You cannot use any theorems involving modular arithmetic.

1.) Prove the theorem that "Let \(a,b \in \mathbb{Z}\) such that \(a \neq 0\) or \(b \neq 0\), we get that \(\exists x,y \in \mathbb{Z}, (a,b) = ax+by\)"

Note: \((a,b)\) is the greatest common divisor.

2.) Let \(p\) be a prime number. Prove that \(\exists k \in \mathbb{Z}, (p-1)! + 1 = p^{k}\) if and only if \(p = 2,3,5\).

3.) Prove that if \(p\) and \(8p^{2}+1\) are prime numbers, then \(8p^{2}+2p+1\) is also prime number.

4.) Prove that there exists infinitely many positive integer \(n\) such that \(10^{n}+3\) is composite.

5.) Find all such primes \(p\) and positive numbers \(n\) such that \(n^{p} + 3^{p}\) are perfect squares.

This is the part of Thailand 1st round math POSN problems.

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TopNewestFor 3, 8p^2 +1 is a multiple of 3 if p isn't equal to3 . so, p = 3 and hence forth, it becomes trivial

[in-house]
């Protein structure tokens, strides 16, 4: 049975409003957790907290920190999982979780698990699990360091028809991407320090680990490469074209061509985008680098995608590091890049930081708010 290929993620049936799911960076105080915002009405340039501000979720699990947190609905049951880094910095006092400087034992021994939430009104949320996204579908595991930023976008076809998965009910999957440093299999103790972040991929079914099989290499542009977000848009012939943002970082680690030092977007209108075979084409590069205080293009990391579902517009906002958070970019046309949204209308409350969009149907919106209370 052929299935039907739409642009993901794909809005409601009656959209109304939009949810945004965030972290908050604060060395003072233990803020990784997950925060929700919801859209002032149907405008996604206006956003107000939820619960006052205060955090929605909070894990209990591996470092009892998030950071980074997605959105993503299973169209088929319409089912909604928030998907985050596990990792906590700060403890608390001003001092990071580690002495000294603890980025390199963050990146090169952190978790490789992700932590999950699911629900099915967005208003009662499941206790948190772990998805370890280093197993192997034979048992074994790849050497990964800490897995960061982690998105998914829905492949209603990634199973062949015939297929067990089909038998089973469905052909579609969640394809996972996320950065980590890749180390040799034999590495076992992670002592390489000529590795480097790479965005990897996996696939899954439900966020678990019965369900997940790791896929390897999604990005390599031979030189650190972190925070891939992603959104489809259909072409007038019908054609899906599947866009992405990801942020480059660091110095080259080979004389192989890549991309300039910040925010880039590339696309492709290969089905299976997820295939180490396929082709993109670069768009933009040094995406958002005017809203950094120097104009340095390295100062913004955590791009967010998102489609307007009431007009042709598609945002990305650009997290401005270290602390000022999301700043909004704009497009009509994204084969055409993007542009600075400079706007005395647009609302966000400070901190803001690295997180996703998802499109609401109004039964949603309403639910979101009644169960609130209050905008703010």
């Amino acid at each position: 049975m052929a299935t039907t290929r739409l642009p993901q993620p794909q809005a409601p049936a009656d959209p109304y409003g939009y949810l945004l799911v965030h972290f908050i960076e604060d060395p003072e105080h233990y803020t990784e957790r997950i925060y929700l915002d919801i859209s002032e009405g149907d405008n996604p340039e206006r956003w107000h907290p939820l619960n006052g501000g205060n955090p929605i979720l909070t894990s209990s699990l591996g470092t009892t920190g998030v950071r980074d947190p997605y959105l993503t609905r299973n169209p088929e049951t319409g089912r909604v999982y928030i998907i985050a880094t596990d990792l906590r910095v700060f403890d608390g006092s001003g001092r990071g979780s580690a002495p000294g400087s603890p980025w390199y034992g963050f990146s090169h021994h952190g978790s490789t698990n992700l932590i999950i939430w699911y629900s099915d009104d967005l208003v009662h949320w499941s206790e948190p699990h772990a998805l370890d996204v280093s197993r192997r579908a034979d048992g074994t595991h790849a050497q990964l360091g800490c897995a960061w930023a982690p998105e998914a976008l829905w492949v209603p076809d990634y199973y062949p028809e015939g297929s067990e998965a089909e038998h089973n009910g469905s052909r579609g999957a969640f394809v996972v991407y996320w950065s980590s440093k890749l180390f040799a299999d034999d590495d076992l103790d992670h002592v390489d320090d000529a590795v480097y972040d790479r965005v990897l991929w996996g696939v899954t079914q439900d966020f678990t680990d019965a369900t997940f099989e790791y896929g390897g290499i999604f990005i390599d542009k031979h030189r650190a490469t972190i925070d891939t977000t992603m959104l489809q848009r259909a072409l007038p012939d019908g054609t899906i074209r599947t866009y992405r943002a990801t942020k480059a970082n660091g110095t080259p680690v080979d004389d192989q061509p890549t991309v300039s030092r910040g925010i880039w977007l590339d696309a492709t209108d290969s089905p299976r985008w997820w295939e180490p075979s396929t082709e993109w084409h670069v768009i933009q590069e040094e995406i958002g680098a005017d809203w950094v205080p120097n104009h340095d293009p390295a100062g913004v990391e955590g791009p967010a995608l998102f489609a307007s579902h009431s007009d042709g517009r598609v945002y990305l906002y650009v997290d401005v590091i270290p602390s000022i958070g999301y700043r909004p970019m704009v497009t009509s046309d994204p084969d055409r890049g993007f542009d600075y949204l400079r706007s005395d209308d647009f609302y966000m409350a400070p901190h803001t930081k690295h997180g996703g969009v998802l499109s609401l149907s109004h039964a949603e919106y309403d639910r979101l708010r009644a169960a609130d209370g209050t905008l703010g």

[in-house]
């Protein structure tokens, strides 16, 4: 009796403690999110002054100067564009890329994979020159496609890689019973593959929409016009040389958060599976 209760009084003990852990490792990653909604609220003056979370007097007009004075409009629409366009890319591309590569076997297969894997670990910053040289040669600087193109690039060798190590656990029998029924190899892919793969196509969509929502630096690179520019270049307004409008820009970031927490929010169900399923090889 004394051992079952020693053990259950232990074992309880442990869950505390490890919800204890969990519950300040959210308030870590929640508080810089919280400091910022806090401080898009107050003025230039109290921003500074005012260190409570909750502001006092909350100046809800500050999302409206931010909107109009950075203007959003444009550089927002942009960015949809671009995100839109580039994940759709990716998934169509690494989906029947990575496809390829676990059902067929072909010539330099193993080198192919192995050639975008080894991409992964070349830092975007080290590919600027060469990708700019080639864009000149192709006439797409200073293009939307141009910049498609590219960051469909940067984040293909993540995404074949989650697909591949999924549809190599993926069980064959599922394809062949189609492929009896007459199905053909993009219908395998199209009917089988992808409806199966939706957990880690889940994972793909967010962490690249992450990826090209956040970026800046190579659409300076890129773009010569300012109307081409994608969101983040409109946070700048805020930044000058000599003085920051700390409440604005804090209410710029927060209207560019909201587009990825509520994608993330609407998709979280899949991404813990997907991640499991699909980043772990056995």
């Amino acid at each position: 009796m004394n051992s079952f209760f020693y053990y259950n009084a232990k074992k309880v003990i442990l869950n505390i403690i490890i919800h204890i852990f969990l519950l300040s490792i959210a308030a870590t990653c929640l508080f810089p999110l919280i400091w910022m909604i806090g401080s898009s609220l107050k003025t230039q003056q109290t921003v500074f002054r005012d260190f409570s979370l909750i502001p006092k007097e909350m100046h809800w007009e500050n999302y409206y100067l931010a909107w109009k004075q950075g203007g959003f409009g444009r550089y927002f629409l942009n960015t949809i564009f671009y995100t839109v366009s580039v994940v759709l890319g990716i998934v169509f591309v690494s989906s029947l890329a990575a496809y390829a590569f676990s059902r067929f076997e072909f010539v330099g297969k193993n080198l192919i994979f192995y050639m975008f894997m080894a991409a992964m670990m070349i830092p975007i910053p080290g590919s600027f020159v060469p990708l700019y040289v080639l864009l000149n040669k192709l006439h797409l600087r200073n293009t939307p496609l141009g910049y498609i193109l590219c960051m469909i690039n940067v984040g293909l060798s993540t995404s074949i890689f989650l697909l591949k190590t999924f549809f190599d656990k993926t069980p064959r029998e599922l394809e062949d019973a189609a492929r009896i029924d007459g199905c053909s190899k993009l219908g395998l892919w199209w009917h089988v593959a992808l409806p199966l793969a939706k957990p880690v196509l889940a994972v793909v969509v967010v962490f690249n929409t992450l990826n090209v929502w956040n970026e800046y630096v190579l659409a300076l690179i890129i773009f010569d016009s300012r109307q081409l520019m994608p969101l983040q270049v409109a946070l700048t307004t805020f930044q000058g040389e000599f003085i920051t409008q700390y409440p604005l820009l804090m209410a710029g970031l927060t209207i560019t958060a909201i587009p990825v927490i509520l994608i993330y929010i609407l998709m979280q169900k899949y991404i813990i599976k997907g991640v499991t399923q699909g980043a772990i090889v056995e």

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\(Problem \enspace 3:\)

If \(p=2, \enspace 8p^2+1=8(2)^2+1=33 ;\)Not prime

If \(p=3, \enspace 8p^2+1=8(3)^2+1=73 \enspace\) and \(\enspace 8p^2+2p+1=8(3)^2+2(3)+1=79 ;\) both are primes.

Other prime numbers can be written as \(6k\pm1\).

Then, \(8p^2+1 = 8(6k\pm1)^2+1=8(36k^2\pm12k+1)+1 = 3(96k^2\pm32k+3)\) ; which can't be a prime.

So only for \(p=3\), \(8p^2+1\) and \(8p^2+2p+1\) both become prime.

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For 4, if n is of form 6k + 4 , then 10^n + 3 is a multiple of 7, hence composite

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1.) is just the Euclidean algorithm, but I can't just freaking prove it nuuuu.

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